Hey, let me talk about the Asia Pacific question that you had. I think we got a lot of questions in the last quarter about Asia Pacific because it had such a dramatic drop in margin. And what we tried to convey and explain is that we had basically two furnace rebuilds occurring in the Asia Pacific region during the quarter, which required us also to ship product, quite some extensive distances, to still serve our customers. And so, we had to absorb those freight costs on top of the fact that we were not producing in those facilities. And that really combines with an inventory correction that we went through at the same time because the second quarter of this year is, of course their winter. So that was the time when we had to cut back on inventories, which really affected the margins dramatically. Now, what you’re seeing really in the third quarter is a return to normalcy for the region. I would say longer-term, when we are expanding our business a bit more in China those margins might see some pressure, because in China the margins tend to be a little bit lower than we would typically see in the rest of Asia Pacific. But I think that’s going to be way out at this point in time. With regard to asbestos, perhaps Ed can make a comment or two.

Edward C. White

Yes, Chip, as you know, we do kind of a deep dive on our asbestos liability in the fourth quarter. We always look out several years, we thing going beyond that you’re really - no one has ever been able to figure out asbestos more than several years out. Last year, we took a charge of 250. We haven’t really started our analysis yet, but you certainly have seen the trends where filings are down this year, pendings are down this year. Our cash spending is running about 12% lower than it was last year. So we would expect that charge to certainly be lower than it was last year.

Chip Dillon – Credit Suisse

Got you. Thank you.

John Haudrich

Angela, we have time for one more question.

Operator

And our final question comes from the line of Peter Ruschmeier with Barclays Capital.

Peter Ruschmeier – Barclays Capital

Good morning.

Albert P. L. Stroucken

Good morning Peter.

Peter Ruschmeier – Barclays Capital

A couple of questions, I was curious Al, if you could help us to better understand the 18 furnace right sizings with your footprint since you started the program? How much of your productive capacity does that cumulatively represent? And how much of that is offset by improved productivity and throughput so I'm really looking for what kind of net capacity change you think you've seen for the company?

Albert P. L. Stroucken

In big numbers or in grand terms, let me say we have I think always said we have about 180 furnaces as installed so 18 furnaces about 10% of that nominal capacity. However, you have to keep in mind and what we've said with regard to the Latin American activities not all of those furnaces really mean a full complete shutdown of that capacity because we have taken machines and we have taken customers that were serviced by those furnaces to other locations and to other plans and you will recall perhaps that was a big issue for instance in the closure of our facilities. In Canada where we moved a lot of that production into facilities in Brampton and in Montreal and that really has helped us significantly. So just by taking out the installed capacity does not necessarily mean a like-for-like reduction in actual available capacity for us.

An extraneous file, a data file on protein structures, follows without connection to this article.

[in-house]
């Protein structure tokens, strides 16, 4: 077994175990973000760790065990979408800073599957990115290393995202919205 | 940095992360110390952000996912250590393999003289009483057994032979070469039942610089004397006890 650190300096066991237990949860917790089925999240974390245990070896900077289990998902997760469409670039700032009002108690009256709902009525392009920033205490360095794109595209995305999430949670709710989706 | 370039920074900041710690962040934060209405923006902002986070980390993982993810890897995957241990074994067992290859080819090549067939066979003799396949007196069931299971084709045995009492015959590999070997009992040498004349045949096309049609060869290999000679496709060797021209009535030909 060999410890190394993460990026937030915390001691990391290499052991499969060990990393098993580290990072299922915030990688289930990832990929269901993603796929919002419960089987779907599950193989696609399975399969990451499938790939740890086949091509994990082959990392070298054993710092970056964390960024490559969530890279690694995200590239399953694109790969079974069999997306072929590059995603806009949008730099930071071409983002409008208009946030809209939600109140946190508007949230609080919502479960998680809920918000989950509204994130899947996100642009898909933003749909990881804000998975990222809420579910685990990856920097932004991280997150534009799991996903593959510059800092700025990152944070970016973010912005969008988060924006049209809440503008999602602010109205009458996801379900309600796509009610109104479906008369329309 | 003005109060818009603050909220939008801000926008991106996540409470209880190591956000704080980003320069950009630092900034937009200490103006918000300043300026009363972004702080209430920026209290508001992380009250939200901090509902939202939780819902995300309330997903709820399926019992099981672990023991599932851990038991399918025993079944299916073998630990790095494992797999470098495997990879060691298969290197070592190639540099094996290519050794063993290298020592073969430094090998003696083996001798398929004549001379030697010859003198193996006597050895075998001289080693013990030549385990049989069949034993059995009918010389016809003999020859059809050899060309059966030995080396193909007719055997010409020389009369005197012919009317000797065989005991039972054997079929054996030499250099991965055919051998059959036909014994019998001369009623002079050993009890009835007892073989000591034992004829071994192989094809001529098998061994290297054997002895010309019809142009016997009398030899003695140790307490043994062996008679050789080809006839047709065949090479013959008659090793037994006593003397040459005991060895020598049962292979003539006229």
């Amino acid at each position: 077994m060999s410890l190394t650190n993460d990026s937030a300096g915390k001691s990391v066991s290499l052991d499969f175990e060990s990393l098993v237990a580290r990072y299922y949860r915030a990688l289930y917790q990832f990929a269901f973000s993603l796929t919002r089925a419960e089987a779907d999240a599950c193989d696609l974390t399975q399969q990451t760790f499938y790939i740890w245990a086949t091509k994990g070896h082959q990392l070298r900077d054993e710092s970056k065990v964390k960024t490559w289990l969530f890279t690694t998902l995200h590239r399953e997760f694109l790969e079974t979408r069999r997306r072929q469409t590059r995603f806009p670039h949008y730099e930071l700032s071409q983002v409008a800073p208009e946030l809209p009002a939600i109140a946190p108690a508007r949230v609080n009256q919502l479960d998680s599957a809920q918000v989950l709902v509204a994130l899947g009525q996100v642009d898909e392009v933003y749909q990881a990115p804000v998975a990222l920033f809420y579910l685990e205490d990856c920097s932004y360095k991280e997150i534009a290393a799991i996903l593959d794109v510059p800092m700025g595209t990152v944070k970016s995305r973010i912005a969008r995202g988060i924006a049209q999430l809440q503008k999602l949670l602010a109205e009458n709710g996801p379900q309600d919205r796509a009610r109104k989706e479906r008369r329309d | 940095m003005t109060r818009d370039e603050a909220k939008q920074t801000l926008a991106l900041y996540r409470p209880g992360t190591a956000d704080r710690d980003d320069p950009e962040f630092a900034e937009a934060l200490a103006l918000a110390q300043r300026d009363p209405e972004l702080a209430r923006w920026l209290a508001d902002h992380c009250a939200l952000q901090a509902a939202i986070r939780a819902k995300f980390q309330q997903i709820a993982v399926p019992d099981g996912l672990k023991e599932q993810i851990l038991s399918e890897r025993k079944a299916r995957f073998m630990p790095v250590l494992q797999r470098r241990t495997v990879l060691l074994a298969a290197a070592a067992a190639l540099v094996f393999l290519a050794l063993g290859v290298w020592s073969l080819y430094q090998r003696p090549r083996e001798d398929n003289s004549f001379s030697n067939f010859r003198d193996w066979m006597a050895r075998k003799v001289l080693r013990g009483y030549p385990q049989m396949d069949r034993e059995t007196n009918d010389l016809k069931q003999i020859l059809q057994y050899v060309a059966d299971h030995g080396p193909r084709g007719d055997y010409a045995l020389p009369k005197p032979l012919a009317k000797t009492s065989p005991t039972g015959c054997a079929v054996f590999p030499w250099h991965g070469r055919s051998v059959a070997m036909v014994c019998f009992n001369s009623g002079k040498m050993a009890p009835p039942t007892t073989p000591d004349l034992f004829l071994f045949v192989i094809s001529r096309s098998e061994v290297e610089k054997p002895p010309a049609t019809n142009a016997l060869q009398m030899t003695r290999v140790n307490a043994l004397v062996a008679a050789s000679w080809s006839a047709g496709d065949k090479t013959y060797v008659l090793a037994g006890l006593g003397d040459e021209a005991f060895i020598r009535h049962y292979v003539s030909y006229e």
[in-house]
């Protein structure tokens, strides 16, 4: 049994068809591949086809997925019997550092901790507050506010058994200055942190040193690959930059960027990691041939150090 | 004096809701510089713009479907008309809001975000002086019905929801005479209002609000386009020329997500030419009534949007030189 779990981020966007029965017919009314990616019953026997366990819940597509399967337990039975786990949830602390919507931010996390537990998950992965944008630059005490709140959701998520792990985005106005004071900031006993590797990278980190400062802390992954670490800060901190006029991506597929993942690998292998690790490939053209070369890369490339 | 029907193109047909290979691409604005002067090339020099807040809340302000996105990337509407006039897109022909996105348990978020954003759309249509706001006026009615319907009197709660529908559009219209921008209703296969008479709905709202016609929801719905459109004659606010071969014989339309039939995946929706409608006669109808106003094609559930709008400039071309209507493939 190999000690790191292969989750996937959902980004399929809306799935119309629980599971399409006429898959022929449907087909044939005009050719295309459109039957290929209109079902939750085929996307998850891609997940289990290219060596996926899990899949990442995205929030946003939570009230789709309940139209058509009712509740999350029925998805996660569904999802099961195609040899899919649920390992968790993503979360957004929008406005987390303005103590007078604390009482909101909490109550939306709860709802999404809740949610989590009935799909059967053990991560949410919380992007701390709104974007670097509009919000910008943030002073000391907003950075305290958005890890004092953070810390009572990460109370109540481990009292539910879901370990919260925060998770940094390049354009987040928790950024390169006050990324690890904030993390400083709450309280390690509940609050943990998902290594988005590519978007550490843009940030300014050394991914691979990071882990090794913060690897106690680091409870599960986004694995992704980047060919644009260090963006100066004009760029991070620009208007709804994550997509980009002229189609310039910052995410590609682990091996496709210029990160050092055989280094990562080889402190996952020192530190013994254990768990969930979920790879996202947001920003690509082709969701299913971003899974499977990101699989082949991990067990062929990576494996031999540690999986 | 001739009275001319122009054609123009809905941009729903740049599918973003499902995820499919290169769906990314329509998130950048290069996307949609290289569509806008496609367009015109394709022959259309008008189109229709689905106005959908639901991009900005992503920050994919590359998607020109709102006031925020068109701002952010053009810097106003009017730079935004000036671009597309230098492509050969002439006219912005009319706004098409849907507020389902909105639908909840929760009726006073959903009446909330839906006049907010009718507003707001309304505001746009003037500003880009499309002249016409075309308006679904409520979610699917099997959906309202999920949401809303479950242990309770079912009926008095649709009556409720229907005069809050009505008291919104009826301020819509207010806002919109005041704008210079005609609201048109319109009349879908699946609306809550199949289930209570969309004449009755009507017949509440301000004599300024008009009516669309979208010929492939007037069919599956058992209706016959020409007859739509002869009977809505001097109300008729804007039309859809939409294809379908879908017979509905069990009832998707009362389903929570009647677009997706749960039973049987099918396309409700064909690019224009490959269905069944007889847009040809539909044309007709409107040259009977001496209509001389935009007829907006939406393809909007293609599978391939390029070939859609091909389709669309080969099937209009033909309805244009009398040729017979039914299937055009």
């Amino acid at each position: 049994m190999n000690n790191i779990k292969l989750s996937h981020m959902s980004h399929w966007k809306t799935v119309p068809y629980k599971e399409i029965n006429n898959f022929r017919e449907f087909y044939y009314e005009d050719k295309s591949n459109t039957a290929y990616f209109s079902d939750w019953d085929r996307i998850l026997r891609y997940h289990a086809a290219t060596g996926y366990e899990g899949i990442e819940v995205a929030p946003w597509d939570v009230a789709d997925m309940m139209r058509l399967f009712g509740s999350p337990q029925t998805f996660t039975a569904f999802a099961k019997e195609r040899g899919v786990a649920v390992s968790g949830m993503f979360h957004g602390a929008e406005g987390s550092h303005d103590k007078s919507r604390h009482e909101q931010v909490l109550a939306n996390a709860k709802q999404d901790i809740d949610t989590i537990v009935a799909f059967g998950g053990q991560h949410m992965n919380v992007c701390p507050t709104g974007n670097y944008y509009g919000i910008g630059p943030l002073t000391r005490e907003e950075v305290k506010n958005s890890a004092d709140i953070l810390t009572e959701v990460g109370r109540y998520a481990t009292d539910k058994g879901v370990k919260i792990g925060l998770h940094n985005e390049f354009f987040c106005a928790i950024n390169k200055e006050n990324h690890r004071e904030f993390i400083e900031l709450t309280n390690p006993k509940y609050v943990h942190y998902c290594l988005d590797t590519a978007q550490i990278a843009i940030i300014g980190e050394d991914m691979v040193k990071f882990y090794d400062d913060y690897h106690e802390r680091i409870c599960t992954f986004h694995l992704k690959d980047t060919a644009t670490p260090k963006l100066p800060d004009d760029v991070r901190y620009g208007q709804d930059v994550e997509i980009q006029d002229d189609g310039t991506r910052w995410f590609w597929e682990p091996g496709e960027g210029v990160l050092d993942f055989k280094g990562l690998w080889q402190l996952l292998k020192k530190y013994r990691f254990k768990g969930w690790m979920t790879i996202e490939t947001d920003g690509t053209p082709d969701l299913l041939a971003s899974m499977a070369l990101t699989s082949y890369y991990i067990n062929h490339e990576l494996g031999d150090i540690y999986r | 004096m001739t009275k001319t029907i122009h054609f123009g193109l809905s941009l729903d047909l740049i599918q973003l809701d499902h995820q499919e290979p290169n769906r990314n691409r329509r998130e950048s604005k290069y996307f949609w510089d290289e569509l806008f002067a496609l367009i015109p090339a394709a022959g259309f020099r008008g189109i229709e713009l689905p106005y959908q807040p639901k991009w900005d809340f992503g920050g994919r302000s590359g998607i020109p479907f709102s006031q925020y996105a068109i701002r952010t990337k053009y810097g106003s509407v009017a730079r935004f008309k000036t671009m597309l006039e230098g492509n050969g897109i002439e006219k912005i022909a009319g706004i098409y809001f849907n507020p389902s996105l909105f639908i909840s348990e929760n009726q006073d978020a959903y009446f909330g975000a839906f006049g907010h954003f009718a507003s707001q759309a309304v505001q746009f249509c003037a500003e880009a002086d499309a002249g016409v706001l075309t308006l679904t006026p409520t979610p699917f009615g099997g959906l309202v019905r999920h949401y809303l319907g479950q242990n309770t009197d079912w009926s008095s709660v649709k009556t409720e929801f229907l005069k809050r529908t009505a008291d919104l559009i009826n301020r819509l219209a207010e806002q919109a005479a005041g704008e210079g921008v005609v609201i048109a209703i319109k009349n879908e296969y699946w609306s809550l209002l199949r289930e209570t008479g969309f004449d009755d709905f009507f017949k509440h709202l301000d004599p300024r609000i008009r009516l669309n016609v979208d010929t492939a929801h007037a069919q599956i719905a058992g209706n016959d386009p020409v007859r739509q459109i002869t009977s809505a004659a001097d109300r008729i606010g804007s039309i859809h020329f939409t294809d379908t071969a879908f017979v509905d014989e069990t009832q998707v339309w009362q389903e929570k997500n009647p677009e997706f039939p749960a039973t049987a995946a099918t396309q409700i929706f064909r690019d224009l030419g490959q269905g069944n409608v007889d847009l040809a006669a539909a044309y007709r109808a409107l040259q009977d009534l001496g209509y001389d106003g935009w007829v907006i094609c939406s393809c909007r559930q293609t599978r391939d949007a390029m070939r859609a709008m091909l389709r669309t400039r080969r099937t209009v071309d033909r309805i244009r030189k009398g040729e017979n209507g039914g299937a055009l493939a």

Now the other thing that you have to keep in mind as well is, we’ve gone through a very long period of acquisitions. And we've always said we look at acquisitions as part of the consolidation process. I think some of things that you are seeing happening at this point in time is that consolidation by itself is not only a glomeration of manufacturing facilities and capabilities. It's eventually getting the efficiencies out of those manufacturing facilities and I think what you are seeing happening in our company at this point in time is really the true benefit of the consolidation, which is taking our footprint that can be easily served from other installed capabilities that we have.

Peter Ruschmeier – Barclays Capital

Is it possible to suggest a range or percentage, if you keep half of the capacity through productivity initiatives or is it 70%?

Albert P. L. Stroucken

Well we had a typical productivity improvement pattern over the last five or six years or even longer of about 1%, 1.5% to 2%. So you can easily imagine with the large installed capacity that we have. If we for three or four years or five years have this productivity improvement and only an underlying market growth of 1% or 1.5% we're automatically creating always additional capacity that eventually then we have to correct.

Peter Ruschmeier – Barclays Capital

Okay that’s very helpful…

Edward C. White

We've also in the same period of time built three new furnaces, two in Peru and one is half completed in New Zealand.

Peter Ruschmeier – Barclays Capital

Okay, very good. Al, you mentioned that you expect a significant benefit from a renewed contracts I know you are still on discussions but is it possible that help us to somehow quantify or better understand even a range of expectations of what a significant benefit might mean for North America?

Albert P. L. Stroucken

I would feel more comfortable talking with you about that in the first quarter after we have signed, sealed and delivered the agreements because I think, I want to make sure that we got full agreements with our customers before I start with talking about it.

Peter Ruschmeier – Barclays Capital

Very good, congratulations for the strong result.

Albert P. L. Stroucken

Thank you.

Edward C. White

Thank you.

John Haudrich

That concludes our third quarter earnings conference call. We appreciate your interest in O-I. Please note that our fourth quarter conference call is scheduled for Thursday, January 28, 2010 at 8.30 a.m. Eastern time. Thank you and have a good day.

Operator

Thus does conclude today’s conference. You may now disconnect.

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Source: Owen-Illinois, Inc. Q3 2009 Earnings Call Transcript